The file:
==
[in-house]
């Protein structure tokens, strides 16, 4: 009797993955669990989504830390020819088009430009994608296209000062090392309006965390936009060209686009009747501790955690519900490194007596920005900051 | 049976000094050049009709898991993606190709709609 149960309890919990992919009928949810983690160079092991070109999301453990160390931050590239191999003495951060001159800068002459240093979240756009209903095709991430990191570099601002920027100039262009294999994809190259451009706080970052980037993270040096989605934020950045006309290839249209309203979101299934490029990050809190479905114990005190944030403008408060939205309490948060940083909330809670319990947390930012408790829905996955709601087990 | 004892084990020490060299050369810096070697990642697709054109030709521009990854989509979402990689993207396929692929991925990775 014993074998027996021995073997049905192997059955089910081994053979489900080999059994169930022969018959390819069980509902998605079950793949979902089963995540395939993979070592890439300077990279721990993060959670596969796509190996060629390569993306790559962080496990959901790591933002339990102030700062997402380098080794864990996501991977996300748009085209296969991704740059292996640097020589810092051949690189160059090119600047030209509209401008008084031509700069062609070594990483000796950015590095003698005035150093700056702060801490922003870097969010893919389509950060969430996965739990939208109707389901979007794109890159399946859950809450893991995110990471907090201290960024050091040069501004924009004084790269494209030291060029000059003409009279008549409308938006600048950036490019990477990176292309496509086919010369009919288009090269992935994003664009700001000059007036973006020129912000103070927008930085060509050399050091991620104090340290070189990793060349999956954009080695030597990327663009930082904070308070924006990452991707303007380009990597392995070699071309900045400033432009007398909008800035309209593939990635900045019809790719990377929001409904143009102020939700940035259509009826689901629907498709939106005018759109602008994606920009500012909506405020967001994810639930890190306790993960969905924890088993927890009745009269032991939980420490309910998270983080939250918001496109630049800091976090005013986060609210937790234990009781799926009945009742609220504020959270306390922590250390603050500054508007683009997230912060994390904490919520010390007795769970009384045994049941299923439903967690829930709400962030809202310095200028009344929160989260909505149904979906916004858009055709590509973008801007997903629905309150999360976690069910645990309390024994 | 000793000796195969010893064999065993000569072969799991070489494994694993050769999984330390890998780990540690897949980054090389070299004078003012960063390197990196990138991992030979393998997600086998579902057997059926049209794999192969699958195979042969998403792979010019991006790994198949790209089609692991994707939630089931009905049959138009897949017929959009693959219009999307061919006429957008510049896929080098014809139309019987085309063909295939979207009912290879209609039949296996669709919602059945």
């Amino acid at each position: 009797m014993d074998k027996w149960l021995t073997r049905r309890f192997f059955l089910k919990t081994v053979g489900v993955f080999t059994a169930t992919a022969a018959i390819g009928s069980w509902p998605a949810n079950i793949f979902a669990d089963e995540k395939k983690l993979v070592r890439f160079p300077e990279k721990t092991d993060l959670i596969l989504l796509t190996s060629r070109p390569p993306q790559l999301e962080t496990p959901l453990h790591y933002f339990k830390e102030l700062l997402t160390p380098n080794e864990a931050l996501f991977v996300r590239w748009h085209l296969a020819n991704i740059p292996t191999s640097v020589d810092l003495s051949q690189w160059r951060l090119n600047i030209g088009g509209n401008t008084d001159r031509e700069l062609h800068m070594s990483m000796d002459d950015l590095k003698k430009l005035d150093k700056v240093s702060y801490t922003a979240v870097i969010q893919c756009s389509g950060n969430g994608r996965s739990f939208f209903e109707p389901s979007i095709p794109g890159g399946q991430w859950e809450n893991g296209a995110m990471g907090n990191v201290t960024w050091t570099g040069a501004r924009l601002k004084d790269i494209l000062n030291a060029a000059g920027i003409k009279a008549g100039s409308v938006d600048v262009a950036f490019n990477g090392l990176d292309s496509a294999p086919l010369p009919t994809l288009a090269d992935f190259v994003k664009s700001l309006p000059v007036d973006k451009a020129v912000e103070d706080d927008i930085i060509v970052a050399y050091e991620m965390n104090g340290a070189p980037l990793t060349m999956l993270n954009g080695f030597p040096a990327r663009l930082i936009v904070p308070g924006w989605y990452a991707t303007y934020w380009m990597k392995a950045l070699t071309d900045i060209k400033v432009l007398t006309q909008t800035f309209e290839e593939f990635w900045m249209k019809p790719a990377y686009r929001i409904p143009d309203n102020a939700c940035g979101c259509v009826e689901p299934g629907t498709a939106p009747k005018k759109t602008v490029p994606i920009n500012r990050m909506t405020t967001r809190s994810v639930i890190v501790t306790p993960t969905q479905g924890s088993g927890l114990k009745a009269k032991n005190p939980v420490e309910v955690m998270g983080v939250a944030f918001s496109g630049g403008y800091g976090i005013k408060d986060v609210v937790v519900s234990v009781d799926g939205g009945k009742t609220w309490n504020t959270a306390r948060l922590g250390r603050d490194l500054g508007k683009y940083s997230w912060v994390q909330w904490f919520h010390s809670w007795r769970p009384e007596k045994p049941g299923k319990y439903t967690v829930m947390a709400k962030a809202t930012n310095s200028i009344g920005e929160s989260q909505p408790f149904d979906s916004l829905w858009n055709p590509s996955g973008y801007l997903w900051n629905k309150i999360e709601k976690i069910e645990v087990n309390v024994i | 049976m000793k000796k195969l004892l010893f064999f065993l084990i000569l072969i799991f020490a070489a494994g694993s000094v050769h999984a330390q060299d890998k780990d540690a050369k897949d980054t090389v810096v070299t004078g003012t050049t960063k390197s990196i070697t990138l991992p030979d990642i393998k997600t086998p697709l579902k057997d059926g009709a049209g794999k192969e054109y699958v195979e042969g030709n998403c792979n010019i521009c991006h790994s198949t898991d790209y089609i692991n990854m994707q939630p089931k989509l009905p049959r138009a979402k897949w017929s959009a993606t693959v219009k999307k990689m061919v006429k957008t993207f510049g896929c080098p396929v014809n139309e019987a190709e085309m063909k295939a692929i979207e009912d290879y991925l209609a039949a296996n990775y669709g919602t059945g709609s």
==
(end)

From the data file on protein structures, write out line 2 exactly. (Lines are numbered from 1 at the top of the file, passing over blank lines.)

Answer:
């Protein structure tokens, strides 16, 4: 009797993955669990989504830390020819088009430009994608296209000062090392309006965390936009060209686009009747501790955690519900490194007596920005900051 | 049976000094050049009709898991993606190709709609 149960309890919990992919009928949810983690160079092991070109999301453990160390931050590239191999003495951060001159800068002459240093979240756009209903095709991430990191570099601002920027100039262009294999994809190259451009706080970052980037993270040096989605934020950045006309290839249209309203979101299934490029990050809190479905114990005190944030403008408060939205309490948060940083909330809670319990947390930012408790829905996955709601087990 | 004892084990020490060299050369810096070697990642697709054109030709521009990854989509979402990689993207396929692929991925990775 014993074998027996021995073997049905192997059955089910081994053979489900080999059994169930022969018959390819069980509902998605079950793949979902089963995540395939993979070592890439300077990279721990993060959670596969796509190996060629390569993306790559962080496990959901790591933002339990102030700062997402380098080794864990996501991977996300748009085209296969991704740059292996640097020589810092051949690189160059090119600047030209509209401008008084031509700069062609070594990483000796950015590095003698005035150093700056702060801490922003870097969010893919389509950060969430996965739990939208109707389901979007794109890159399946859950809450893991995110990471907090201290960024050091040069501004924009004084790269494209030291060029000059003409009279008549409308938006600048950036490019990477990176292309496509086919010369009919288009090269992935994003664009700001000059007036973006020129912000103070927008930085060509050399050091991620104090340290070189990793060349999956954009080695030597990327663009930082904070308070924006990452991707303007380009990597392995070699071309900045400033432009007398909008800035309209593939990635900045019809790719990377929001409904143009102020939700940035259509009826689901629907498709939106005018759109602008994606920009500012909506405020967001994810639930890190306790993960969905924890088993927890009745009269032991939980420490309910998270983080939250918001496109630049800091976090005013986060609210937790234990009781799926009945009742609220504020959270306390922590250390603050500054508007683009997230912060994390904490919520010390007795769970009384045994049941299923439903967690829930709400962030809202310095200028009344929160989260909505149904979906916004858009055709590509973008801007997903629905309150999360976690069910645990309390024994 | 000793000796195969010893064999065993000569072969799991070489494994694993050769999984330390890998780990540690897949980054090389070299004078003012960063390197990196990138991992030979393998997600086998579902057997059926049209794999192969699958195979042969998403792979010019991006790994198949790209089609692991994707939630089931009905049959138009897949017929959009693959219009999307061919006429957008510049896929080098014809139309019987085309063909295939979207009912290879209609039949296996669709919602059945």